- Thu Jan 20, 2022 11:26 am
Resistors normally conform to values in the E series of standard values (E6, E12,E24,E48,E96,E192) where the number is the number of values in a decade of resistance e.g. between 10Ohm and 100Ohm. The E range used correlates to a large extent with the tolerance of the resistor. E.g 5% will be normally use for E12 values, whereas 1% could choose to use E96.
See https://www.electronics-notes.com/artic ... 48-e96.php
for a good background including the values in each E range
One strategy would first normalise the resistor value to a particular decade (say 100 to 1000Ohm) by multiplying or dividing by 10 (and remembering the overall normalising factor. Then look up the value in the various E tables of standard values. If you are inputting a free form resistor value then you would have to find the nearest standard value.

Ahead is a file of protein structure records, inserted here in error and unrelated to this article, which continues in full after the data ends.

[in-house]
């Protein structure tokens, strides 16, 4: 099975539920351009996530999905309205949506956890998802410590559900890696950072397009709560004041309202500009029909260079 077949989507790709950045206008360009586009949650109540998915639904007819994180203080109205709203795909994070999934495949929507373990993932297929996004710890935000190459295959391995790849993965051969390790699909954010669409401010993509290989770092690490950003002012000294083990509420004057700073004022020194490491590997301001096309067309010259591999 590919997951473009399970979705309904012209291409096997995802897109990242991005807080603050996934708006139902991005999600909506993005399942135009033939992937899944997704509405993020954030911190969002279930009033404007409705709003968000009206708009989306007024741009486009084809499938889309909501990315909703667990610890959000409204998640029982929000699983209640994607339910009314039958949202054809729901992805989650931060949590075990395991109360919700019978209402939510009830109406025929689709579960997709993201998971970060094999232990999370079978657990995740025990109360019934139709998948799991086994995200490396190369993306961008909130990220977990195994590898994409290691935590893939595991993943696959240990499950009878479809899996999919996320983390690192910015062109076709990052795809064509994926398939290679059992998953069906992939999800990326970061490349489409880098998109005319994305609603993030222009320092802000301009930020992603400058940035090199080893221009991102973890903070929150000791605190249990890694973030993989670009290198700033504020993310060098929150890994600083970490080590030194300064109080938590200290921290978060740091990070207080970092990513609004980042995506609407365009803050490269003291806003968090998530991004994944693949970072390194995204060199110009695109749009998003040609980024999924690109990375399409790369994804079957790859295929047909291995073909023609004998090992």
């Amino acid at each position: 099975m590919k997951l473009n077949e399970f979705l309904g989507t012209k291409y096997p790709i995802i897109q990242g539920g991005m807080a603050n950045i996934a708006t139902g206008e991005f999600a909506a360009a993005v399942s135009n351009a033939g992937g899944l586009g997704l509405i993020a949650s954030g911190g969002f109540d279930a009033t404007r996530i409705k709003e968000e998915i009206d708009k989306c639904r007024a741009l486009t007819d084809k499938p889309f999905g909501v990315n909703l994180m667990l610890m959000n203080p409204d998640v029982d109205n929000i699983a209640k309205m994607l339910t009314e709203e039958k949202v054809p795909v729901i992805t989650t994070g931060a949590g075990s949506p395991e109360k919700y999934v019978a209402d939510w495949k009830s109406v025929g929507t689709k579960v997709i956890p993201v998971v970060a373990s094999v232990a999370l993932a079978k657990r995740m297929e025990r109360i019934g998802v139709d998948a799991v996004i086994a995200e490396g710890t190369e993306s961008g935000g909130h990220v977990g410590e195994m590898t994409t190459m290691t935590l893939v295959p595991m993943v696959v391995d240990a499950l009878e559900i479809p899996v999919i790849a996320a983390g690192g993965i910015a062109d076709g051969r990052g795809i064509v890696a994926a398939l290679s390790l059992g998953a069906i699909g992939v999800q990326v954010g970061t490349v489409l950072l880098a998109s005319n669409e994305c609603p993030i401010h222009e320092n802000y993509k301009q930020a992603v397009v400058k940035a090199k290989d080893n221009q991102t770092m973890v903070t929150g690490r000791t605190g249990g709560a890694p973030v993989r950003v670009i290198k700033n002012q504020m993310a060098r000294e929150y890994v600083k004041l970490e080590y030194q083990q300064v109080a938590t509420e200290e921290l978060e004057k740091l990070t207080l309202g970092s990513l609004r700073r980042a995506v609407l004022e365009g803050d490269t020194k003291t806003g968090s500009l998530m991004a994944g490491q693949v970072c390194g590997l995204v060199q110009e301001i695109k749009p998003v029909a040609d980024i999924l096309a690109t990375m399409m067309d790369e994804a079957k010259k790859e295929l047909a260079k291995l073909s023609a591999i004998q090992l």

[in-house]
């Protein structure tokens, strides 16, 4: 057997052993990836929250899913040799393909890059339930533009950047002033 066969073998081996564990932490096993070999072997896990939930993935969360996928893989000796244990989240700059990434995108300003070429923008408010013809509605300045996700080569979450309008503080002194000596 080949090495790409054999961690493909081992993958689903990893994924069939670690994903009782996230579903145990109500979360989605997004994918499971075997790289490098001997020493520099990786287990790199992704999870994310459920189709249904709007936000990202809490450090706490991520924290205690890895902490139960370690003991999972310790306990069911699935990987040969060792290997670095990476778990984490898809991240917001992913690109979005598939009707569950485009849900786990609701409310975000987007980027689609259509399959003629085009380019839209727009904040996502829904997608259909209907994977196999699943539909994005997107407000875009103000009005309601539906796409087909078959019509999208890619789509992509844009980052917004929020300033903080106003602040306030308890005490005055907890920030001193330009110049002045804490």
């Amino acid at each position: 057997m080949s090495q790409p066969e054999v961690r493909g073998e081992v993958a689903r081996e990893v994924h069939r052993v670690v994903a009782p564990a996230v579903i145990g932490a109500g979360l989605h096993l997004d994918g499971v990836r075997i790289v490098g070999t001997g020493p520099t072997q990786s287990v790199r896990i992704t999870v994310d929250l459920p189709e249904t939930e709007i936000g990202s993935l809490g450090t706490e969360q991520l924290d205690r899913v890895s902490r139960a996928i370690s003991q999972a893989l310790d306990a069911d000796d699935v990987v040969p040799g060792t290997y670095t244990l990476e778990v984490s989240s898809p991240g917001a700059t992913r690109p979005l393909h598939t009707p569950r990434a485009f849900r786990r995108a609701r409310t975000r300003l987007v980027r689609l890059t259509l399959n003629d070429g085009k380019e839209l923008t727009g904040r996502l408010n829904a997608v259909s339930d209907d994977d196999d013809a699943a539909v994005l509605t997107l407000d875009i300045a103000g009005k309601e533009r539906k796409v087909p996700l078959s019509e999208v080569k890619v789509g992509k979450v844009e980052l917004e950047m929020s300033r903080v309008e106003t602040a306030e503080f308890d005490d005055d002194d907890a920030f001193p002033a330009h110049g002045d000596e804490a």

The looked up value now gives you the standard digits for the resistor value which can be mapped onto the colour values while the normalising factor will allow you to assign the colour for the multiplier band.
One extra complication here is that lower tolerance resistors will use E6,12,24 ranges and will have two colour bands to represent the digits + 1 for the multiplier but higher tolerance resistors using E48,E96 will use 3 digit colour bands + 1 for the multiplier.
Depending on how you are displaying you could potentially show the colour codes for each E series separately.